The Right Prescription

The Myth of the 46 Million

The truth behind everybody's favorite health care statistic.

By 3.20.09

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"Even for folks who are weathering this economic storm, and have health care right now," President Obama said at this month's White House health care summit, "all it takes is one stroke of bad luck -- an accident or an illness, a divorce, a lost job -- to become one of the nearly 46 million uninsured…"

Whether it's in political speeches, commentary, newspaper features, or hard news stories, the statistic of 46 million uninsured is one of the most-widely cited numbers in the health care debate. It promotes the idea that nearly one out of every six Americans does not have access to health care and it plays into the arguments of those calling for massive expansion of government to fix the problem. Yet the ubiquitous figure is highly misleading.

To be clear, the statistic is not pulled out of thin air. It comes from an annual report by the Census Bureau, which most recently pegged the number of uninsured at 45.7 million for 2007. But the problem lies in the way the statistic is commonly cited and understood.

For starters, the statistic does not mean that there are "46 million uninsured Americans," as the New York Times reported in a recent story on health care, and as is echoed throughout the media. Just a quick look inside the Census Bureau data shows that 9.7 million of the uninsured are not citizens of the United States. Liberals can argue that we still have a moral duty to cover non-citizens, but this doesn't change the fact that as a matter of accuracy, the Census data only tells us that 36 million Americans are uninsured.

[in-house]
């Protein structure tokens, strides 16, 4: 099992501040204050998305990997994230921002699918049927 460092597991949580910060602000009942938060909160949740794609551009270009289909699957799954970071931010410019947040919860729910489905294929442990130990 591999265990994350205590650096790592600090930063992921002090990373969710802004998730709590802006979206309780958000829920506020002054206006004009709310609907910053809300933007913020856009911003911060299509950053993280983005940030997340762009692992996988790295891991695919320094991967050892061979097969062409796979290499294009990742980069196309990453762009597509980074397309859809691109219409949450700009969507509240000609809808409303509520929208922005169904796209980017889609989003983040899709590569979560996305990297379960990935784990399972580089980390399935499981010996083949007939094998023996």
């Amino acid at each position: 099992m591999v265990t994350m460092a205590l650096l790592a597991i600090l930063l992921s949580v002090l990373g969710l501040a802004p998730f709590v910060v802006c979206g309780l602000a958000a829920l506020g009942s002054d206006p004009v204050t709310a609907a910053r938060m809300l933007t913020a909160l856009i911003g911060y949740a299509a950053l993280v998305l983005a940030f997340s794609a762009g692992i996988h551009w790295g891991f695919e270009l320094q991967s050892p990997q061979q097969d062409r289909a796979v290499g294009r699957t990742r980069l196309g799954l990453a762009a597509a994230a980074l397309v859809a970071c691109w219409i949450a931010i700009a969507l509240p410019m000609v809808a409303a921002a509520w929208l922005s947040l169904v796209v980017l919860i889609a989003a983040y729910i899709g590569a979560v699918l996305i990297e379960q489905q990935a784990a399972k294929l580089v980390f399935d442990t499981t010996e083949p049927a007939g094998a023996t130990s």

But this doesn't fully convey the problematic nature of the 46-million statistic. As even the authors of the Census Bureau report themselves acknowledge, "health insurance coverage is likely to be underreported" in the Current Population Survey from which the health insurance data is derived. The reason is that respondents are asked in February through April about their health coverage status in the previous calendar year. Some may answer the question as intended, but others may cite their current insurance status, and others may say they were without insurance even if they only spent a portion of the year without coverage.

"[T]he estimate of the number of people without health insurance," according to the report, "more closely approximates the number of people who are uninsured at a specific point in time during the year than the number of people uninsured for the entire year."

In reality, a person who goes without coverage for a few months while between jobs is in a completely different boat from somebody who is permanently without insurance. But the broad citation of the headline figure would have you believe that there are literally 46 million people who never, ever, have coverage.

How many people actually spend the whole year without health insurance? It's difficult to say, and recent data is hard to come by. But in 2003, the Congressional Budget Office took a stab at answering the question, and looked at two studies from 1998 that conducted interviews multiple times over the course of the survey period. One study pegged the number of people who were uninsured for the entire year at 31 million, while another put it even lower, at 21 million. In either case, the number was significantly lower than it was in 1998's Current Population Survey, which found 43.9 million uninsured.